Written by
Roland Siegers
CEMS

Published
01 May 2018

A vision for leadership in a technological future

01 May 2018 • by Roland Siegers

To succeed in an automated workplace, future leaders must be adaptable, self-aware, culturally intelligent and empathetic, writes Roland Siegers.

The future workplace is often depicted as a dystopian vision: the traditional office, once buzzing with life, reduced to rows of machines. The Bank of England’s chief economist warned that automation could cost up to 15 million UK jobs.

But CEMS research demonstrates that 97% of our graduates – 75% of whom now work for multinational companies – believe technological change will impact positively on business; 56% consider either social or management skills as the key ones to develop.

These young professionals are creative and optimistic, seeing opportunity in change. They grew up with technology and believe it can make life more efficient and flexible. Organisations must act on the insights of this generation to nurture leaders with the skills to give them competitive advantage and invest in soft skills in the face of the efficiency of artificial intelligence (AI).

In forward-thinking companies, traditional ways of management – where technically qualified specialists are eventually promoted – are likely to die out. Organisations will need leaders who embrace who they are and where their bias lies; who want to learn and grow with the company to operate efficiently.

Such companies will demand a comprehensive understanding of tech and change management, which is so dynamic in nature that it is not about concrete IT skills, but the ability to thrive in a VUCA world.

The organisations that become industry leaders will be committed to community building. Equally, successful managers will develop employees to get the best out of them and create conditions for others to excel. Top communicators will be required, who understand complex human nature.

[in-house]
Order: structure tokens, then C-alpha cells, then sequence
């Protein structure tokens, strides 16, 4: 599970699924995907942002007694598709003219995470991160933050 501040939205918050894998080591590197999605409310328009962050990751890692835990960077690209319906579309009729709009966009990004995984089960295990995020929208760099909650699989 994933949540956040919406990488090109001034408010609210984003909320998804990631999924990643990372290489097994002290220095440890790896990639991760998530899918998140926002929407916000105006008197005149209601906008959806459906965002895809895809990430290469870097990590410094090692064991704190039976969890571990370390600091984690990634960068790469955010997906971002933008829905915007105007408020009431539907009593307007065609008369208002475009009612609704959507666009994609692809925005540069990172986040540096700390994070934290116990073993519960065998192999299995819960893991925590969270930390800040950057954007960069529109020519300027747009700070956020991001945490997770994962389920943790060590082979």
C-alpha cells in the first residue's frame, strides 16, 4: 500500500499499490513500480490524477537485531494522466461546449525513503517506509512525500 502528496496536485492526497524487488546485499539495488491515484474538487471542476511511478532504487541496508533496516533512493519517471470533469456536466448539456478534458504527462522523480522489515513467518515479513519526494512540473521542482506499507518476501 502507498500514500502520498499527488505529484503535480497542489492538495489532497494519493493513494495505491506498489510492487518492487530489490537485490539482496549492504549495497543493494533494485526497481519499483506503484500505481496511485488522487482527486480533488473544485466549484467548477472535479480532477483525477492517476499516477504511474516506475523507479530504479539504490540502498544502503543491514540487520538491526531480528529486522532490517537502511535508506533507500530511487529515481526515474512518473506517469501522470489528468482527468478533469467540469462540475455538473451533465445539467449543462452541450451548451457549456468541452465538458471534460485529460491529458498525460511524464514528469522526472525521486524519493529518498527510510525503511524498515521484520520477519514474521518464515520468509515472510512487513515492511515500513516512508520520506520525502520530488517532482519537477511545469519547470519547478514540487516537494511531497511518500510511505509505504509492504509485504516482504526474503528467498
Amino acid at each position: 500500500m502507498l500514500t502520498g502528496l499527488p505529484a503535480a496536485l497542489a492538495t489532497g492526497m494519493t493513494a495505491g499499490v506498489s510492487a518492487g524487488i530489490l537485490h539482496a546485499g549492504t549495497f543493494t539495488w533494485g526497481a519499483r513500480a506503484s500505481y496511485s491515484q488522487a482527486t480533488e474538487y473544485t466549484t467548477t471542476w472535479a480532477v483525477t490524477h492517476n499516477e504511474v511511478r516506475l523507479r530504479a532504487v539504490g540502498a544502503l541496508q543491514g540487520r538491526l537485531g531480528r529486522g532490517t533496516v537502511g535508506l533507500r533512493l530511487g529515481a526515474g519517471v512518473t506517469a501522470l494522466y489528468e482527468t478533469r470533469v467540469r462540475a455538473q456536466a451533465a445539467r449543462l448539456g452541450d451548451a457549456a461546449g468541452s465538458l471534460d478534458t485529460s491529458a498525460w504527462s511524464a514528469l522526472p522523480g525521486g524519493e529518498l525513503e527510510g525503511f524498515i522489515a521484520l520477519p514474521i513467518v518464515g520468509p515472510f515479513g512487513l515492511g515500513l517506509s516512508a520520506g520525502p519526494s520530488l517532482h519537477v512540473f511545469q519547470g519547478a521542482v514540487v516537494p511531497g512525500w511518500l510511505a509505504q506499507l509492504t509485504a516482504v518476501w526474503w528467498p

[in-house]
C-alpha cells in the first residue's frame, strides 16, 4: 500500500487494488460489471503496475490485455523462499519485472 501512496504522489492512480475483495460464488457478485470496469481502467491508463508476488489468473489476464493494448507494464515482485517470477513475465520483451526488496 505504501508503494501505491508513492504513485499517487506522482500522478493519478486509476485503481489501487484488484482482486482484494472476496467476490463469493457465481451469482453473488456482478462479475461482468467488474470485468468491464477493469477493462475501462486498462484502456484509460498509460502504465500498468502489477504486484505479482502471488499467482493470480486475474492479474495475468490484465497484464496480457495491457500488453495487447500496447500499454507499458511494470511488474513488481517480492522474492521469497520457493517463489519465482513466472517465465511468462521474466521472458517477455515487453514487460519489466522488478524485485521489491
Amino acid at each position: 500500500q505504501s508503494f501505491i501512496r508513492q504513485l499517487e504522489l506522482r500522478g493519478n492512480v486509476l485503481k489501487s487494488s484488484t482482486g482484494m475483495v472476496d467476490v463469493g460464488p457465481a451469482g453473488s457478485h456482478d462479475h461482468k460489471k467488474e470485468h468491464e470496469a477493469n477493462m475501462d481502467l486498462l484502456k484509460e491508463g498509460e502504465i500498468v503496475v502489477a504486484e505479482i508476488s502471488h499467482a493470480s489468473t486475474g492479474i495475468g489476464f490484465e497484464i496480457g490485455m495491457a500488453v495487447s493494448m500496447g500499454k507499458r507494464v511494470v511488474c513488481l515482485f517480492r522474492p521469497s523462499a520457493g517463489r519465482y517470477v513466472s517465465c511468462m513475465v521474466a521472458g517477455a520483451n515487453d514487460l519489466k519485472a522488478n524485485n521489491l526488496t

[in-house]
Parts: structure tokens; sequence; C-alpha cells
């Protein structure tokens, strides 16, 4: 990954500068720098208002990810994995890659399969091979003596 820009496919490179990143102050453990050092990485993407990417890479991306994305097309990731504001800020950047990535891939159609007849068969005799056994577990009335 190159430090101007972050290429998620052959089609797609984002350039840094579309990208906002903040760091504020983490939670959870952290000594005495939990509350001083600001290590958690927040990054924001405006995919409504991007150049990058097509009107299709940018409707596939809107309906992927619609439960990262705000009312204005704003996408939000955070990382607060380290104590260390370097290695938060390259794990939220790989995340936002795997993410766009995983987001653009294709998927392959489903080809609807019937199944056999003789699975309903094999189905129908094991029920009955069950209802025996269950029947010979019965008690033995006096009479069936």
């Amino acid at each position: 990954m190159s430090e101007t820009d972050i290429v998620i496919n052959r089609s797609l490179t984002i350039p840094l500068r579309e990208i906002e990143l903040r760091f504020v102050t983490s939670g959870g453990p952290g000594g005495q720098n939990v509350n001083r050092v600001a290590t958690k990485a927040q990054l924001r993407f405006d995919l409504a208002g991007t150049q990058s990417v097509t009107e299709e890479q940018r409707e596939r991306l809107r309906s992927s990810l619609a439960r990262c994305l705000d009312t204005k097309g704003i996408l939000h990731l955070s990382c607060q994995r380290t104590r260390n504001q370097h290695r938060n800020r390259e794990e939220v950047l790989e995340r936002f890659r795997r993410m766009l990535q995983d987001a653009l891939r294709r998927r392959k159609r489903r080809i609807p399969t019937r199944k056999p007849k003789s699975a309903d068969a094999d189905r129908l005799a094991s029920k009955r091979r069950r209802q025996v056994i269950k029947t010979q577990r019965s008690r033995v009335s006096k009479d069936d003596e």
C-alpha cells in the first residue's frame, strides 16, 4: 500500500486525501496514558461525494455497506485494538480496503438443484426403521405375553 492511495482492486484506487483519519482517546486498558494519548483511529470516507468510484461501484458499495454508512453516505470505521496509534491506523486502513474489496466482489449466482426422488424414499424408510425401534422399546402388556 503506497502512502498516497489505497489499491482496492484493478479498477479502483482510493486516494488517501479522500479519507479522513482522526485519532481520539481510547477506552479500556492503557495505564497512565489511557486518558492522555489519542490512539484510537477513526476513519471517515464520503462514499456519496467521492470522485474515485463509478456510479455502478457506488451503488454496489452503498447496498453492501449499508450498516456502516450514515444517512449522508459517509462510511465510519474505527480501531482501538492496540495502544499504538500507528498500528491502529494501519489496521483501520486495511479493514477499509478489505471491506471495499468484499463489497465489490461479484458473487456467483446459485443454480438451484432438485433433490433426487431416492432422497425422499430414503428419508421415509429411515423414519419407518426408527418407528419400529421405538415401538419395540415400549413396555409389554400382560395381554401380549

Community building and self-awareness

The notion of ‘leadership’ has been flawed by typical attributes of masculinity such as strength, boldness and fighting spirit. You can see the consequences in global politics – think Trump, Putin, Duterte, Erdogan – as well as the corporate world.

I strongly hope these will soon be regarded as the last stand of the ‘angry old men’. In a world of automation, shared services and collaborative markets, leaders will require attributes traditionally associated with femininity, such as compassion, and the willingness to compromise.

Only self-aware people will be able to transform into well-rounded leaders, and self-awareness is best acquired through experiencing being a minority: spending time abroad, being close to customers and working with employees at every level.

The next generation of leaders will need to display high cultural intelligence as they operate globally, able to move swiftly through the initial stages of small talk to connect at a deeper level. They will have high potential to lead international teams and thrive in a technological age.

To develop skills, leaders must leave their comfort zone, live in a foreign environment early in their career, learn another language, become immersed in other cultures. Cultural intelligence involves experiencing the limitations of your own world view, acknowledging what you didn’t know about the other place, and returning more resourceful.

Morality and globality

It is now near impossible for business to defy moral behaviour: think of fines imposed on fraudulent companies in recent years and breakthroughs such as the Paris Climate Agreement.

Coming with the dawn of the internet and the predominance of the English language is the globality of civil society. As customers are able to organise themselves on the same scale as companies, leaders must ensure their company not only provides products and services fit for purpose, but act responsibly in all interactions with nature, employees and tax systems.

To meet the expectations of our graduates, there will be pressure to nudge companies and managers to do the right things – not only to do things right.

If we all get this right together, we will live in a world where the machines perform the dull, repetitive work, while we focus on what gives meaning – everything linked to human interaction.

CEMS